Will a hard drive immersed in non-conductive fluid or oil work properly?

Discussion in 'General Hardware' started by Adrian Wong, May 26, 2008.


Can a hard drive immersed in non-conductive liquid work properly?

  1. Yes, I think it's possible.

    0 vote(s)
  2. No way! No way in hell it will run.

    0 vote(s)
  3. I don't really care or wish to guess.

    0 vote(s)
  1. Adrian Wong

    Adrian Wong Da Boss Staff Member

    Karhoe just reminded me about the overclocking tests where the motherboard, CPU, memory modules, graphics card, etc. were all immersed in non-conductive fluid, including oil, to increase thermal dissipation from those components.

    He asked me a rather interesting question - can the hard drive be immersed as well? Will such an immersed hard drive work?

    Obviously, I don't think so. I have my reasons for that opinion, which I will reveal later. But what do YOU think? :think:
  2. mikegas

    mikegas Newbie

    Is this a trick question? No way. Mechanical component, breather hole. Flight dynamics, air pressure .. blah .. the list goes on. Get a SSD drive maybe it would work. Plus, there is no way to overclock a HDD .. is there? Prove me wrong.
  3. zy

    zy zynine.com Staff Member

    i'm thinking about the breather hole too, fluid might go in and start interfering with the mechanism inside :p
  4. karhoe

    karhoe Newbie

    Haha, I was just asking for fun, I don't think it would work because the oil could slow down the spinning of splatter and movement of the head
  5. Mac Daddy

    Mac Daddy Pickin' Da Gitfiddle

    No I don't think so any mechanical device with breather holes as mentioned above will work submersed in liquid.

    I saw a post a while back in which a system was submersed in liquid but the DVD Rom and HD devices were externally mounted.
  6. Chai

    Chai Administrator Staff Member

    No way it will work, unless the HDD is air tight, which isn't. :p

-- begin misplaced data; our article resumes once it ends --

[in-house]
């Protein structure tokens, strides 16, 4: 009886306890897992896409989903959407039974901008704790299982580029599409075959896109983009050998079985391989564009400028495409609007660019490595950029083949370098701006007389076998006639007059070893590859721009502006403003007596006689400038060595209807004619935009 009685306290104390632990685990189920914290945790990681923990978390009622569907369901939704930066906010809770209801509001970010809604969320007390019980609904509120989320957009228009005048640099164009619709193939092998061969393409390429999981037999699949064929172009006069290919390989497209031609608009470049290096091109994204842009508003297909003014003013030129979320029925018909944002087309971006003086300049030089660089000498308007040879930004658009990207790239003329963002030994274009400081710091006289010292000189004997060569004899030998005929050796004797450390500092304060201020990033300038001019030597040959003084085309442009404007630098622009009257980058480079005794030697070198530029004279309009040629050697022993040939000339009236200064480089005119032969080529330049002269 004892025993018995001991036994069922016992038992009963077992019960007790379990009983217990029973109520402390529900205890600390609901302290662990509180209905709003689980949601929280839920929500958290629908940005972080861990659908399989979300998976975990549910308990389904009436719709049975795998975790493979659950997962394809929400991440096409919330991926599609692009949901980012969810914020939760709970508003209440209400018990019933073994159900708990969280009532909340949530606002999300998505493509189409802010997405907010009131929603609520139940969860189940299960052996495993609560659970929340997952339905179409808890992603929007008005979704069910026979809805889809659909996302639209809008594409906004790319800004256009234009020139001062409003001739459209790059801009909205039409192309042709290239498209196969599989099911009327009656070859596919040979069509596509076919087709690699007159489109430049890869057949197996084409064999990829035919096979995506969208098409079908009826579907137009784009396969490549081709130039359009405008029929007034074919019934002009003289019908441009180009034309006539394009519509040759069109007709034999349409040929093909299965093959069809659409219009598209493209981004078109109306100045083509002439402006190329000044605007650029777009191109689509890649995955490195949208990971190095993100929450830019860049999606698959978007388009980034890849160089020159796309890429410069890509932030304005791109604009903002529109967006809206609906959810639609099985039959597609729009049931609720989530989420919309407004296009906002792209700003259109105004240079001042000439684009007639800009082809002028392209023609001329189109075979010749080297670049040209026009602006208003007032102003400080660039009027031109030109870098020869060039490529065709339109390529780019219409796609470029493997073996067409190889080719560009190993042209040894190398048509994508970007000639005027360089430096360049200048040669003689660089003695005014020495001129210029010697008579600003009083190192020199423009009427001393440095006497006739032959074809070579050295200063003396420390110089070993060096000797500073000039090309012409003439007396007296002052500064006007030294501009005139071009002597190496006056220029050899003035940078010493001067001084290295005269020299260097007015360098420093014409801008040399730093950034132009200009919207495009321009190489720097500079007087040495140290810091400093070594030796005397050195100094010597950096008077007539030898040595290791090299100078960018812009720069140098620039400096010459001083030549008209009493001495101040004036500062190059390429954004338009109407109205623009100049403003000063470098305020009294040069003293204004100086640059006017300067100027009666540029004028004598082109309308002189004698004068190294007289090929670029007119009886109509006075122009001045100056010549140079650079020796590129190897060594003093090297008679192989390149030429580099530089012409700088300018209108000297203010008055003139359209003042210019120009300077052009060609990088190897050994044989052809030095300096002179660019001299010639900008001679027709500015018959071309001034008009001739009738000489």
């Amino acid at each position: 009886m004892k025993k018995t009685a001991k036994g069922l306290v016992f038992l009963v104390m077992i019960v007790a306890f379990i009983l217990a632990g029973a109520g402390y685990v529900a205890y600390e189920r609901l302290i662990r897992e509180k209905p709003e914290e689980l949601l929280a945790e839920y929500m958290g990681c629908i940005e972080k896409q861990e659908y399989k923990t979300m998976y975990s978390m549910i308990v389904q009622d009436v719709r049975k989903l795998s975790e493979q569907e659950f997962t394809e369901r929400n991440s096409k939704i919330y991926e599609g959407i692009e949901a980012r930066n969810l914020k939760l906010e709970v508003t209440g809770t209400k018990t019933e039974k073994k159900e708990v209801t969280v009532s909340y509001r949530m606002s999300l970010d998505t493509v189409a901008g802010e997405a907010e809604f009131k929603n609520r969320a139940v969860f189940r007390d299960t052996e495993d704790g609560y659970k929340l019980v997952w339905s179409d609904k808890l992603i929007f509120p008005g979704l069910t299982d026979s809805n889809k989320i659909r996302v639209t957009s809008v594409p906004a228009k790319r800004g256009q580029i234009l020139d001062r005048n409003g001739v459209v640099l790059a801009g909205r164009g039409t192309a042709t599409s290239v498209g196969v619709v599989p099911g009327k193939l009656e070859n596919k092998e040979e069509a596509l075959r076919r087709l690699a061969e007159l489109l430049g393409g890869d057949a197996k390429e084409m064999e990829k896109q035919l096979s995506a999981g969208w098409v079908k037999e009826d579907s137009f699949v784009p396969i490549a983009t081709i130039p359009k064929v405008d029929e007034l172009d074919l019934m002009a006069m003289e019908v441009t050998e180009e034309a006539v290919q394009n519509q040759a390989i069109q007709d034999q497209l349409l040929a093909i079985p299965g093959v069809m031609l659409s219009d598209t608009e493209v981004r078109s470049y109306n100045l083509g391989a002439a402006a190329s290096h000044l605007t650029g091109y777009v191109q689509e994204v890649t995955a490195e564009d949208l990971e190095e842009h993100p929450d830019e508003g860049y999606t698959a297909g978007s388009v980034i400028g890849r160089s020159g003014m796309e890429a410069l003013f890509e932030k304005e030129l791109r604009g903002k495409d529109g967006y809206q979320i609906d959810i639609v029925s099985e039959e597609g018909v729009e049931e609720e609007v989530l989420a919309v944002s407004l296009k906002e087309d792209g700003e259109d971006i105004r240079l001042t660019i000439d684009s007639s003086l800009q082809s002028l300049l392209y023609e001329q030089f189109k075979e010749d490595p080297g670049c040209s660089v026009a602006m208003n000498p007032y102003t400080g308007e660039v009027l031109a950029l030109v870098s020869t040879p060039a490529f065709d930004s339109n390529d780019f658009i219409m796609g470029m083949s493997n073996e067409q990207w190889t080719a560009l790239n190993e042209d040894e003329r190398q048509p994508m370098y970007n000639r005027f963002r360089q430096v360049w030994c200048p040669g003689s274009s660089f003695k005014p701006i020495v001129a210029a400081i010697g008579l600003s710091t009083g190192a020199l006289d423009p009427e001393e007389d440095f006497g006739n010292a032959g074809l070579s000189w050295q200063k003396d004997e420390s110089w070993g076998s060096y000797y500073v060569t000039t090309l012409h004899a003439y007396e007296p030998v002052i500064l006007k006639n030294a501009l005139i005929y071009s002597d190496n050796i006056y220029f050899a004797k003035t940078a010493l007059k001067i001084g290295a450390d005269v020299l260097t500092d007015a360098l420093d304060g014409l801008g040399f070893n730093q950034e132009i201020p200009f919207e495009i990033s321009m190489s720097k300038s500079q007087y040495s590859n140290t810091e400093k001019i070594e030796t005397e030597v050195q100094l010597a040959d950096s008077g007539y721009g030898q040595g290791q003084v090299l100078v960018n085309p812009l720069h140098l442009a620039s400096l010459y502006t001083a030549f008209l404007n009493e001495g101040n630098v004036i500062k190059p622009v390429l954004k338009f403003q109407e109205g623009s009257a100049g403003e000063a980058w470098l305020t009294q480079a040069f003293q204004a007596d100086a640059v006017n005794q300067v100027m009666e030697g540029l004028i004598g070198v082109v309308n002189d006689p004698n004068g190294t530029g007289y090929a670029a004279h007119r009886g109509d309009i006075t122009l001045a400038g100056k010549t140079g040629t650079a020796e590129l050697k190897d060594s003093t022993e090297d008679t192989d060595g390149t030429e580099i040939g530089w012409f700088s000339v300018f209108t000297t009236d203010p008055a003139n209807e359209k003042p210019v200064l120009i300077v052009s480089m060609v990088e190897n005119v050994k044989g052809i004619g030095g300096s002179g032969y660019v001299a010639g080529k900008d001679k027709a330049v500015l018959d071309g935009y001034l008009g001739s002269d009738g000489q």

7. Adrian Wong

    Adrian Wong Da Boss Staff Member

    No-no, it's not about overclocking the hard drive. It's just a way for them to radically cool down the hot CPU and graphics card by soaking the whole assembly in a tank filled with non-conductive liquid.
  8. Adrian Wong

    Adrian Wong Da Boss Staff Member

    Hehe.. Frankly, I was thinking the same thing. The fluid may be non-conductive but the hard drive isn't completely sealed.

    If the fluid is not sufficiently viscous, it can leak past the filter into the drive, disrupt the spinning of the platters and cause the heads to crash.
  9. g0tanks

    g0tanks Newbie

    No for sure.
  10. Lacus

    Lacus Newbie

    This experiment seems familiar..Was it from Tomshardware? I remember them soaking their PC in some sort of oil :S to Oc their system to the MAX (Referring to Maximum..Not Max :whistle:)
  11. karhoe

    karhoe Newbie

    Well, so what is the purpose of breather hole?
  12. Lacus

    Lacus Newbie

    So that hot air can come out thru those breather holes? HDD can be hot sometimes due to writing and reading :3
  13. Adrian Wong

    Adrian Wong Da Boss Staff Member

    Adui... It's mentioned in ALL our hard drive reviews! :wall: :wall:
  14. mikegas

    mikegas Newbie

    Well behind the breather hole is actually an air filter. This hole would serve as pressure equalizer and humidity control. HDD actually has altitude spec, do you know that HDD spec only cover usage from sea level to 3km ;)
  15. Mac Daddy

    Mac Daddy Pickin' Da Gitfiddle

    It was with cooking oil and posted on Tom's Hardware ;)
    VIDEO: Tom's Oil-Cooled PC - DIY & Mods - Tom's Hardware
  16. Adrian Wong

    Adrian Wong Da Boss Staff Member

    Actually, the one I saw did not use cooking oil. It used some high-tech non-conductive fluid from DuPont, I think. And I believe it was done much earlier than Tom's.
  17. Mac Daddy

    Mac Daddy Pickin' Da Gitfiddle

    Interesting if you find it post it up Adrian ;)
  18. jasperchc

    jasperchc Newbie

    no way, unless its a SSD :thumb:
  19. Zenphic

    Zenphic Newbie

    The thing about Tom's though is that they kept the hard drive outside the case and never immersed it. Darn!

    I actually think that's it's possible that a hard drive could work in a fluid. Sure, if the the fluid gets into it, the platters won't be able to spin as well because of the extra resistance, which could cause a failure, but it "should" work for some time ;)
  20. Mac Daddy

    Mac Daddy Pickin' Da Gitfiddle

    I disagree ;)

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